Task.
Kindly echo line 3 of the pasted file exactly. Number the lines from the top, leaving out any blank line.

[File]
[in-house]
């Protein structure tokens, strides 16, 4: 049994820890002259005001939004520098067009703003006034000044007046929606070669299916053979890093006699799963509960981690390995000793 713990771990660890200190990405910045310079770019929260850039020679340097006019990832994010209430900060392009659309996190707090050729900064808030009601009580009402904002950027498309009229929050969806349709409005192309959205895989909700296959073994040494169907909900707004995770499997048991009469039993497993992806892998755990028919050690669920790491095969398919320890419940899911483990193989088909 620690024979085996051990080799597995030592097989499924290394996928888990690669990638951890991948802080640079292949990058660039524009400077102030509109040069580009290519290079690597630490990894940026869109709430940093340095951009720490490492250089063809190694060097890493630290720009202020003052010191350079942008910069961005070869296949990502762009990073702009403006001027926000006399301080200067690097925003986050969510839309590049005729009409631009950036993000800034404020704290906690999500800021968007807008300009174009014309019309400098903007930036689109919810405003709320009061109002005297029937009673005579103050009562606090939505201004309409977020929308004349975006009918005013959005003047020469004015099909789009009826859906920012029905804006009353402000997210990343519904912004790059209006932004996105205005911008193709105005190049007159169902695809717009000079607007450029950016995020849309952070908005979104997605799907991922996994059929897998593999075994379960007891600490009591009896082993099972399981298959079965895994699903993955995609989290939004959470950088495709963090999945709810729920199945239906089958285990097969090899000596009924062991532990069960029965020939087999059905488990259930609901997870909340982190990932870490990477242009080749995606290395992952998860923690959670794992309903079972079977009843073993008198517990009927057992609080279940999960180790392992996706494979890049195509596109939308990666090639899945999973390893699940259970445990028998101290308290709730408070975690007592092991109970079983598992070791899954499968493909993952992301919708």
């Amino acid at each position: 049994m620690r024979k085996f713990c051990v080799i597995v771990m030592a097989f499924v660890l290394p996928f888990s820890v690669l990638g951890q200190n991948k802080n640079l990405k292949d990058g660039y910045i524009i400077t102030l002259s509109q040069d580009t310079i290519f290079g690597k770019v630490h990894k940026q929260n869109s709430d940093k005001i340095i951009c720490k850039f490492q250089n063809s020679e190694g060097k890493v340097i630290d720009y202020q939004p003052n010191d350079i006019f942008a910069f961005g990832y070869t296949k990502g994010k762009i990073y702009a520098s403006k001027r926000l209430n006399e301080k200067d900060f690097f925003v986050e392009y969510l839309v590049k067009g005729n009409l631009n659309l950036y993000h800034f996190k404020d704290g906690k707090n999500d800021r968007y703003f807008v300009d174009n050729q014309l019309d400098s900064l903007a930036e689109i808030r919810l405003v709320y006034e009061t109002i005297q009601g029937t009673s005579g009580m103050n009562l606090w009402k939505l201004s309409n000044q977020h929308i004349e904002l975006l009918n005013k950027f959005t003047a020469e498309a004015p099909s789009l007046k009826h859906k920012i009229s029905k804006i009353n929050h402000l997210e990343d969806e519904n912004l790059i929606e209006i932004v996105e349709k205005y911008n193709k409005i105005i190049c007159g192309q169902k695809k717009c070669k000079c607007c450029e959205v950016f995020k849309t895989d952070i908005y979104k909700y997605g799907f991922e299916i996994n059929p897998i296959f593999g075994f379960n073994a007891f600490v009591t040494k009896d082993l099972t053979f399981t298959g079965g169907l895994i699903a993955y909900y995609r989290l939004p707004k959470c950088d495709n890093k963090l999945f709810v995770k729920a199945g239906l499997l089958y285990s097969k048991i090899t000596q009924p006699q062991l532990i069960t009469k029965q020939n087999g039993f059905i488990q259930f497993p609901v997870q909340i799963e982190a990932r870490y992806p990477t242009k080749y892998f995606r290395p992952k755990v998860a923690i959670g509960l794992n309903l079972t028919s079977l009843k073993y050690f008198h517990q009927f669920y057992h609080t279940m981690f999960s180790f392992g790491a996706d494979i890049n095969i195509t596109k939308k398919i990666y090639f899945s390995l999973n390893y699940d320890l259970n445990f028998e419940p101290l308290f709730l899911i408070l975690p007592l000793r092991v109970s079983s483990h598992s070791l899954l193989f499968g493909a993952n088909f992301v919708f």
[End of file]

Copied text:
């Amino acid at each position: 049994m620690r024979k085996f713990c051990v080799i597995v771990m030592a097989f499924v660890l290394p996928f888990s820890v690669l990638g951890q200190n991948k802080n640079l990405k292949d990058g660039y910045i524009i400077t102030l002259s509109q040069d580009t310079i290519f290079g690597k770019v630490h990894k940026q929260n869109s709430d940093k005001i340095i951009c720490k850039f490492q250089n063809s020679e190694g060097k890493v340097i630290d720009y202020q939004p003052n010191d350079i006019f942008a910069f961005g990832y070869t296949k990502g994010k762009i990073y702009a520098s403006k001027r926000l209430n006399e301080k200067d900060f690097f925003v986050e392009y969510l839309v590049k067009g005729n009409l631009n659309l950036y993000h800034f996190k404020d704290g906690k707090n999500d800021r968007y703003f807008v300009d174009n050729q014309l019309d400098s900064l903007a930036e689109i808030r919810l405003v709320y006034e009061t109002i005297q009601g029937t009673s005579g009580m103050n009562l606090w009402k939505l201004s309409n000044q977020h929308i004349e904002l975006l009918n005013k950027f959005t003047a020469e498309a004015p099909s789009l007046k009826h859906k920012i009229s029905k804006i009353n929050h402000l997210e990343d969806e519904n912004l790059i929606e209006i932004v996105e349709k205005y911008n193709k409005i105005i190049c007159g192309q169902k695809k717009c070669k000079c607007c450029e959205v950016f995020k849309t895989d952070i908005y979104k909700y997605g799907f991922e299916i996994n059929p897998i296959f593999g075994f379960n073994a007891f600490v009591t040494k009896d082993l099972t053979f399981t298959g079965g169907l895994i699903a993955y909900y995609r989290l939004p707004k959470c950088d495709n890093k963090l999945f709810v995770k729920a199945g239906l499997l089958y285990s097969k048991i090899t000596q009924p006699q062991l532990i069960t009469k029965q020939n087999g039993f059905i488990q259930f497993p609901v997870q909340i799963e982190a990932r870490y992806p990477t242009k080749y892998f995606r290395p992952k755990v998860a923690i959670g509960l794992n309903l079972t028919s079977l009843k073993y050690f008198h517990q009927f669920y057992h609080t279940m981690f999960s180790f392992g790491a996706d494979i890049n095969i195509t596109k939308k398919i990666y090639f899945s390995l999973n390893y699940d320890l259970n445990f028998e419940p101290l308290f709730l899911i408070l975690p007592l000793r092991v109970s079983s483990h598992s070791l899954l193989f499968g493909a993952n088909f992301v919708f």